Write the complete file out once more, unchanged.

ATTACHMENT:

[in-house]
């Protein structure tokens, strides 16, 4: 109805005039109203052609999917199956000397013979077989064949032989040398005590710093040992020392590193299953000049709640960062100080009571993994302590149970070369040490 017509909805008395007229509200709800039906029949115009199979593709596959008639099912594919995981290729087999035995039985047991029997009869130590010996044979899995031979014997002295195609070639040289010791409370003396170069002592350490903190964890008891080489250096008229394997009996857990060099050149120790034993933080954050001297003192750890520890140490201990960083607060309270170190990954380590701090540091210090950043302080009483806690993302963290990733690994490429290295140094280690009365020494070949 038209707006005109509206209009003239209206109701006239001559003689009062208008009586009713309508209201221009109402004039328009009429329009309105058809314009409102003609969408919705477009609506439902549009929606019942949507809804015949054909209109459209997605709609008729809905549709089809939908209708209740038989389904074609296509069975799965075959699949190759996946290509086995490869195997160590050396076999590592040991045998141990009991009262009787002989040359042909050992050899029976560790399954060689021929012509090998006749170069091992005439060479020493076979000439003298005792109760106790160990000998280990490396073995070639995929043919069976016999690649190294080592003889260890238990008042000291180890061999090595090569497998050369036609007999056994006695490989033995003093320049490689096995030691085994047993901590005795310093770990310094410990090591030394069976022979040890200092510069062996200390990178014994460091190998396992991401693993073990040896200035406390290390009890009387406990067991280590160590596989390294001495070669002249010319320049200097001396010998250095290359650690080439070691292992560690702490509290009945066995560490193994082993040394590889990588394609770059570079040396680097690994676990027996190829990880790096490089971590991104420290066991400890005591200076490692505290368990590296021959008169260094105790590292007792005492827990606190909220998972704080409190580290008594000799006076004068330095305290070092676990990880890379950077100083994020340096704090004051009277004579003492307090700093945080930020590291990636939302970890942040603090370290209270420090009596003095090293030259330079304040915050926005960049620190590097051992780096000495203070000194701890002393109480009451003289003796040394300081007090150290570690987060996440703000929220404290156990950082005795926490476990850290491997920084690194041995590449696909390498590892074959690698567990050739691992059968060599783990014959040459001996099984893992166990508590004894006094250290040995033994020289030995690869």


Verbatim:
[in-house]
């Protein structure tokens, strides 16, 4: 109805005039109203052609999917199956000397013979077989064949032989040398005590710093040992020392590193299953000049709640960062100080009571993994302590149970070369040490 017509909805008395007229509200709800039906029949115009199979593709596959008639099912594919995981290729087999035995039985047991029997009869130590010996044979899995031979014997002295195609070639040289010791409370003396170069002592350490903190964890008891080489250096008229394997009996857990060099050149120790034993933080954050001297003192750890520890140490201990960083607060309270170190990954380590701090540091210090950043302080009483806690993302963290990733690994490429290295140094280690009365020494070949 038209707006005109509206209009003239209206109701006239001559003689009062208008009586009713309508209201221009109402004039328009009429329009309105058809314009409102003609969408919705477009609506439902549009929606019942949507809804015949054909209109459209997605709609008729809905549709089809939908209708209740038989389904074609296509069975799965075959699949190759996946290509086995490869195997160590050396076999590592040991045998141990009991009262009787002989040359042909050992050899029976560790399954060689021929012509090998006749170069091992005439060479020493076979000439003298005792109760106790160990000998280990490396073995070639995929043919069976016999690649190294080592003889260890238990008042000291180890061999090595090569497998050369036609007999056994006695490989033995003093320049490689096995030691085994047993901590005795310093770990310094410990090591030394069976022979040890200092510069062996200390990178014994460091190998396992991401693993073990040896200035406390290390009890009387406990067991280590160590596989390294001495070669002249010319320049200097001396010998250095290359650690080439070691292992560690702490509290009945066995560490193994082993040394590889990588394609770059570079040396680097690994676990027996190829990880790096490089971590991104420290066991400890005591200076490692505290368990590296021959008169260094105790590292007792005492827990606190909220998972704080409190580290008594000799006076004068330095305290070092676990990880890379950077100083994020340096704090004051009277004579003492307090700093945080930020590291990636939302970890942040603090370290209270420090009596003095090293030259330079304040915050926005960049620190590097051992780096000495203070000194701890002393109480009451003289003796040394300081007090150290570690987060996440703000929220404290156990950082005795926490476990850290491997920084690194041995590449696909390498590892074959690698567990050739691992059968060599783990014959040459001996099984893992166990508590004894006094250290040995033994020289030995690869």